I am fully Upper Midwest stock, something I am reminded of anytime I stand near a southern woman, with her dainty, bare legs and the way she gracefully wears sweat along the hairline. My knees are large and I am not graceful when I have to make my blazer and skirt look professional all day in August in Georgia, and my hair was long ago in a pony tail, God help me, while the southern ladies still maintain their glossed curls.
I am in awe of the southern woman.
In 1998, my parents and brothers and I moved to Georgia, which is the same year most of my freshman students in college were born, so it's safe to say this place is home. I have written many times on this blog about the strangeness of being born and raised and "from" Michigan, but leaving early enough in my development (I was nearly eleven) that I really can't claim that state as the one that I "know." I avoided and disowned Georgia history--with its Cherokee Indian removal and thirteenth colony heritage and oh, that little war between the states--for more than a decade before realizing I also didn't know or remember much about Michigan's history either, leaving me a strange kind of history orphan. Ironic, for someone who, at the time of this realization, was earning a degree in history. So I tread onward, into graduate school, studying Georgia and the South in earnest, considering its impact on my culture for the first time. It is complex and fascinating and filled with landmines even the best historians cannot avoid, and the more I study it, the more it remains elusive.
Then, grad school was over, and my student-designated job ended and I was unemployed. Something I had not been since I was fifteen working in the trailer offices of the trucking company where my dad worked in Wrightsville, Georgia, where I filed the employee paperwork and drug testing results after school a couple nights a week. I knew at the time it would seem a blip in retrospect, but it was so painful and embarrassing and a near existential crisis. Two degrees, and a smattering of continual but varied jobs and experience, and no one wanted me.
So I started interviewing my dad about his time as a detective, about a particular story he always thought might be great in retelling. In short, I began writing the novel I still fight with several nights a week, love and hate and disdain and wonderment, about a band of stoic, ruthless, contemplative, complex characters from the Upper Midwest. And in the three years since then, I have been trying to understand the stock that makes my ancestors--because even as an adopted southerner, my ancestors are midwestern, by way of Germany, Sweden, and Italy--the way they are. The characters I am writing, that I both know so well and long to understand more fully, are of the same kin and so I find myself flung backward into the earliest pieces of my memory, culture, and understanding of the world.
And the world gives freely of its insight on that part of the United States, and I scribble it all down madly. Significantly, we were given a work of visual and literary brilliance this year, with Noah Hawley's fantastic Fargo (season 2), set in Minnesota and North and South Dakota in 1979, a pivotal year of dissolution with the realities of life and families still reeling from a war and what it meant, encapsulated in the implosion of one small-town mob family and those who were caught in the wake. I loved season one (I watched it four times), but somehow season two captured the essence of pathos of midwesterners even better. The overall theme explores the absurdity of life in relief against the meaning and purpose we--civilization, individuals--constantly seek, find, and place, through the eyes of a cast of characters we might incorrectly assume aren't looking quite as hard as the rest of us for what it all means.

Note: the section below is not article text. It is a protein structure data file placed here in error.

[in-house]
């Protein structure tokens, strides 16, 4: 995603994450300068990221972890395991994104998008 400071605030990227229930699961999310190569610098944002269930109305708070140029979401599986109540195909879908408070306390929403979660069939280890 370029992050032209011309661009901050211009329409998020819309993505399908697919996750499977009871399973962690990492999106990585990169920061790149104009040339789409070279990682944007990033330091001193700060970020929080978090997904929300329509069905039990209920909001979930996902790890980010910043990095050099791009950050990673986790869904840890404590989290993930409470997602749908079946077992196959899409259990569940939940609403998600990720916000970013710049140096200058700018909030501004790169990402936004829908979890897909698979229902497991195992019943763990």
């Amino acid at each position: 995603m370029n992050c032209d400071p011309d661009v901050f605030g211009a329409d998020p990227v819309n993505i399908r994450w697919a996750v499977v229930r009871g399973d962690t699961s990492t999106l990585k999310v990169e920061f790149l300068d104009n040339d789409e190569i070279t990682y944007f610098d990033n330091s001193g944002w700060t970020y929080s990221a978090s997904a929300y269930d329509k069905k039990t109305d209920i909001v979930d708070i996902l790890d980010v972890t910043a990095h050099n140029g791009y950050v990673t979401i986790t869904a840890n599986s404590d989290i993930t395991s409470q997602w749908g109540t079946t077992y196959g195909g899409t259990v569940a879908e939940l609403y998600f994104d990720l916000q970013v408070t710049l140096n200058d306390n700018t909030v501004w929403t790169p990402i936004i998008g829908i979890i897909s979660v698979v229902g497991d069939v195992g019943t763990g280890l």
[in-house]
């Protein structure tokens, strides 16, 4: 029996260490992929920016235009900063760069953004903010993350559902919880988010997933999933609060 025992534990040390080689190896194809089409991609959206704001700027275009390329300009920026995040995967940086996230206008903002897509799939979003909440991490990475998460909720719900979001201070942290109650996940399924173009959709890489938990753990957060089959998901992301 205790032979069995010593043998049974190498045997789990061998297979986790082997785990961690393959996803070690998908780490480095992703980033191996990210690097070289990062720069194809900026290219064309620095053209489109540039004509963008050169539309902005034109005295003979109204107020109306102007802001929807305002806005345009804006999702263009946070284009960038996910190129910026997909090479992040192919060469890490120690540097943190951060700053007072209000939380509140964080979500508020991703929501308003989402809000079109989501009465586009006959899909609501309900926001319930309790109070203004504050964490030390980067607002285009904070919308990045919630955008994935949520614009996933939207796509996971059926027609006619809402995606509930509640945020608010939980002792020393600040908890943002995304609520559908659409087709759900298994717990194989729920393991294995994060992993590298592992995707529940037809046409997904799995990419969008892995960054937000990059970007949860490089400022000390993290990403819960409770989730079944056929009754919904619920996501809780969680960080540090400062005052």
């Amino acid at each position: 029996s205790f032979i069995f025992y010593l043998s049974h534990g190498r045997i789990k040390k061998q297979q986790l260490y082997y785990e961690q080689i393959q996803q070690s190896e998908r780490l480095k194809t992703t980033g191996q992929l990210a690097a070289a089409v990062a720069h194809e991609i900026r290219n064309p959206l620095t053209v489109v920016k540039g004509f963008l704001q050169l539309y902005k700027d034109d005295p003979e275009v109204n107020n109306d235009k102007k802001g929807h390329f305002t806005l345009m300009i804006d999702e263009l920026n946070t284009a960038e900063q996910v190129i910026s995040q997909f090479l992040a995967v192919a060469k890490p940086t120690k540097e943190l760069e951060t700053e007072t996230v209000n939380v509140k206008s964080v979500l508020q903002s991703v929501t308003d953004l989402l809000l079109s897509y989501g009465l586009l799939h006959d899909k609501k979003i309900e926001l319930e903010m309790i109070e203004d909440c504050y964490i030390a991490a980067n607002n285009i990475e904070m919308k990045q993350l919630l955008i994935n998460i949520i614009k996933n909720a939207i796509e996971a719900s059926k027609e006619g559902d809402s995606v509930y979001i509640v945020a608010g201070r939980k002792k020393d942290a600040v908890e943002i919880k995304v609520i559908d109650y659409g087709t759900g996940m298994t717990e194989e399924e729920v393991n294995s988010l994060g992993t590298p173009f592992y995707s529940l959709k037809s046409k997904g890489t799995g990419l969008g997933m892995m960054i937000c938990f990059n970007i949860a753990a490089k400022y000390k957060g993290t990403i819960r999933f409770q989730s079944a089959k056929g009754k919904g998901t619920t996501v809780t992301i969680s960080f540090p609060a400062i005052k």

"Camus says knowing we're gonna die makes life absurd," Norine tells terminally ill Betsy Solverson in the season two finale, at the same time Betsy's husband Lou is participant in an unbelievable and dangerous incident/massacre/showdown one state over.
"Well I don't know who that is. But I'm guessing he doesn't have a six-year-old girl," Betsy says in response. "We're put on this earth to do a job. And each of us gets the time we get to do it. When this life is over and we stand in front of the Lord, well, you try telling him it was all some Frenchman's joke."
Irony, bloodshed, and goofiness melt away and what is left? "People trying in earnest--out of fear, anger, love--to impose order on chaos, to apply meaning to senselessness." [Quote from The Atlantic piece, linked at "Irony."]
This is a much larger human endeavor, this adding search for what it means, so perfectly captured in the ethos and pathos of midwestern stoicism and nose-to-the-grindstone-ness against a backdrop of distinct accents and a lot of snow. It is what I hope to capture in my own characters, because it stretches so far beyond one group of people, really. What I write is not for one region, for one group's perspective on the world, and isn't that, when we get down to it, why any of us write at all? To find in one story the humanity far greater than that one telling--the inciting incident, characters, and journey?
Don't worry, it gets darker.
Perhaps you thought I might get through this whole essay without mentioning that other cultural phenom of 2015-2016, but you would be wrong.
The Upper Midwest has been getting a lot of, shall we say exposure, with the Netflix series Making a Murderer. I am not here to debate or offer my opinion on the content, though I watched the series with the same rapture as many of you. I drive through Manitowoc County every time I fly to Milwaukee and rent a car to drive to the Upper Peninsula of Michigan, where my entire extended family still lives (Milwaukee's is the closest affordable airport). I felt a lot of things about the Averys and the state of crime and punishment in Wisconsin, the state far more closely related in culture to the U.P. than the lower peninsula of Michigan, save for the solid reputation of the Michigan State Police.